Least resource hogging way to have a program 'sleep' until specified times

Posted on 2006-05-03
Last Modified: 2008-01-09
I normally use 'doevents' in a loop to have a program wait for a specified trigger but judging by the program's CPU usage while it's waiting, this isn't the best way to go.

I need to have a program trigger and record text on a webpage every 1/2 hour. I've thought about using Windows Scheduled TAsks to do this, but the lowest time denomination you can repeatedly run a program is once daily.

It'd be nice to have the program open and left that way while it waits every 1/2 hour to record text on the webpage without using as many CPUs as 'doevents' does. Any suggestions?
Question by:JohnDoeSr
    LVL 85

    Accepted Solution

    Add a Timer control to a Form (the Form Visible propery can be false if you don't want to see it):

    ' --------------------
    '  Form1
    ' --------------------
    Option Explicit

    Private targetTime As Date

    Private Sub Form_Load()
        ScheduleNextEvent 30
    End Sub

    Private Sub ScheduleNextEvent(ByVal delayInMinutes As Integer)
        targetTime = DateAdd("n", delayInMinutes, Now()) ' in XXX minutes from now...
        Timer1.Interval = 1000 ' check every second (change to suit your needs)
        Timer1.Enabled = True
    End Sub

    Private Sub Timer1_Timer()
        If Now() > targetTime Then
            Timer1.Enabled = False
            ' place your code to be executed here
            ' or make a call to another sub
            ScheduleNextEvent 30
        End If
    End Sub
    LVL 10

    Assisted Solution

    Hi here's a skeleton extracted from a working NT service process I wrote for a shop floor data monitor. I've modded it slightly as I'm working on shorter intervals, and a process cycle of the order of 300 to 400 ms.
    I've commented out the first def of const MajorInterval (30 mins) and replaced it with a shorter one (2 mins) for testing. just create a new project with an interval timer on the form named 'Timer', paste this code into the editor, and run it. watch the immediate window.

    Regards .. Alan

    Option Explicit
    'Const defMajorInterval As Long = 1800000 ' 30 mins in ms
    Const defMajorInterval As Long = 120000 ' 2 mins in ms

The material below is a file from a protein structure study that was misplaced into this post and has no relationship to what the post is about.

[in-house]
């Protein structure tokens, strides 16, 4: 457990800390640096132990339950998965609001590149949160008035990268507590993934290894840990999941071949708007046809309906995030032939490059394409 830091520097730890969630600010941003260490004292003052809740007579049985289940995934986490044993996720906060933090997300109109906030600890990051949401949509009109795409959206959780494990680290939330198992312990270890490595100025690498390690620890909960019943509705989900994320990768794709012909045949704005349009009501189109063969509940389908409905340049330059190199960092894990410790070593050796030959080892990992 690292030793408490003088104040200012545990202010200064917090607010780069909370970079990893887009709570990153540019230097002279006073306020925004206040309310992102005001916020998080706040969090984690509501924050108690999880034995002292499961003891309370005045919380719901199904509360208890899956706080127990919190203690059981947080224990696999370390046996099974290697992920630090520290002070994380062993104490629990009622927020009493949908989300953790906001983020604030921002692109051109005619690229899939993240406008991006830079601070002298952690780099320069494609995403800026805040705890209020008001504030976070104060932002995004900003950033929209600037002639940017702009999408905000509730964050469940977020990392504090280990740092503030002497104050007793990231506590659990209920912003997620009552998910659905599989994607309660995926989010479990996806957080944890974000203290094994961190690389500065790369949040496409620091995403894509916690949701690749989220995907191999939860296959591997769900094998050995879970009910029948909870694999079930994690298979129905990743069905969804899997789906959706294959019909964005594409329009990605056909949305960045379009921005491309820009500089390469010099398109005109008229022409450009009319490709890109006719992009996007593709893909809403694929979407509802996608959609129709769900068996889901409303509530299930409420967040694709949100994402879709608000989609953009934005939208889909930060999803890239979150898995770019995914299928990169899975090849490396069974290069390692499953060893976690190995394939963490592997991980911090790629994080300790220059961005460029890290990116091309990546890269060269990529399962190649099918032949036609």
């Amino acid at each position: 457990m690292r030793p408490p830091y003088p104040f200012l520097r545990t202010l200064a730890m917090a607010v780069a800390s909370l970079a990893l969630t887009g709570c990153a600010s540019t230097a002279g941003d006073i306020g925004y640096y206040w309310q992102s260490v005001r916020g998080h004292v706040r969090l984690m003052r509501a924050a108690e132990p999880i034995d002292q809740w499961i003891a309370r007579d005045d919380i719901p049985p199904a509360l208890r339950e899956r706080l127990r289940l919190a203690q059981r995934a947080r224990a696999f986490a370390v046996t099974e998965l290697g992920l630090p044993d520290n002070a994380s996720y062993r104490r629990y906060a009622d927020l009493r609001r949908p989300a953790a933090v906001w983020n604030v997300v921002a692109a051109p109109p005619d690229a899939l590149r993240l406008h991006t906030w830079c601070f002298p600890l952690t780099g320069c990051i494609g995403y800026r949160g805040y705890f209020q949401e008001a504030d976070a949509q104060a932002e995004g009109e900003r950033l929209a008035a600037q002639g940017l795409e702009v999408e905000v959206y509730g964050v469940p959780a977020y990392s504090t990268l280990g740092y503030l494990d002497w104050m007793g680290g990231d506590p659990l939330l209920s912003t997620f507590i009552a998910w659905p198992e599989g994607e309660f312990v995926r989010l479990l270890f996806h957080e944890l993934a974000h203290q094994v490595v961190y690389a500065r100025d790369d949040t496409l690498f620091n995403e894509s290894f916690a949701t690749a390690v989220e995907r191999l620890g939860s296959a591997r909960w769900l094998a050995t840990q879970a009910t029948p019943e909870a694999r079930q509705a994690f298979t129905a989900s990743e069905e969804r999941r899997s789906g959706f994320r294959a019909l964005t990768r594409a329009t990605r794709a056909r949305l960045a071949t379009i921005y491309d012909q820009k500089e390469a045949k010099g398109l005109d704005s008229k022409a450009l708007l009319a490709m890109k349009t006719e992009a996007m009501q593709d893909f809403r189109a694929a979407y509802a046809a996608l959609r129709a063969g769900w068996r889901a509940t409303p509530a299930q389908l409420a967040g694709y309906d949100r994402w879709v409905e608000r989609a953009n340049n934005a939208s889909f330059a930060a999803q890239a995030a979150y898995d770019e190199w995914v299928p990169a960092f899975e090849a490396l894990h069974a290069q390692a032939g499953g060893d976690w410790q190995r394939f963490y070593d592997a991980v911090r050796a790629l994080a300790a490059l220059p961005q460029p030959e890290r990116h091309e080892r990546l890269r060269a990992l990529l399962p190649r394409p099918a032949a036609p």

Const defMinorInterval As Long = 60000 ' Timer tick in ms (Max is 65535)
    Const DaySecs          As Long = 86400      ' Number of seconds in a day
    Dim ProcTime           As Long              ' The time for a single passthrough Timer process
    Dim MajorInterval      As Long ' Time to next major interval in ms
    Dim MinorInterval      As Long ' Time to next minor interval in ms

    Private Sub Form_Load()
        MajorInterval = 0
        Timer_Timer ' Call Timer tick process explicitly with MajorInterval = 0
                    ' This will carry out the first process, and set the timer for re-iteration
    End Sub

    Private Sub Timer_Timer()
        Timer.Enabled = False ' Don't want another timer tick whilst processing
        If MajorInterval = 0 Then ' Process first through, then after every MajorInterval
            ProcTime = CLng(Timer() * 1000)
            ' ********************
            '  This is where you carry out your processing
            Debug.Print Now()
            ' ********************
            ProcTime = (CLng(Timer() * 1000) - ProcTime)
            If ProcTime < 0 Then
                ProcTime = ProcTime + DaySecs ' Turned Midnight
            End If
        End If
        If MajorInterval = 0 Then ' MajorInterval expired, (or not started) so set Major tick
            MajorInterval = defMajorInterval
        End If
    '    MajorInterval = MajorInterval
        If MajorInterval > defMinorInterval Then ' MajorInterval not expired,
                                                 ' so set another full minor tick
            MinorInterval = defMinorInterval
            MajorInterval = MajorInterval - defMinorInterval
        Else ' remainder of MajorInteval less than default tick
            MinorInterval = MajorInterval
            MajorInterval = 0
        End If
        ' The following subtracts the processing time of this cycle from the next interval, so that
        ' overall intervals are more exact.
        ' Could run into problems if proctime regularly > defMinorInterval
        Timer.Interval = IIf(ProcTime > MinorInterval, 1, MinorInterval - ProcTime)
        Timer.Enabled = True
    End Sub

    Author Comment

    Awesome. Both answers are very informative. Will split the points.

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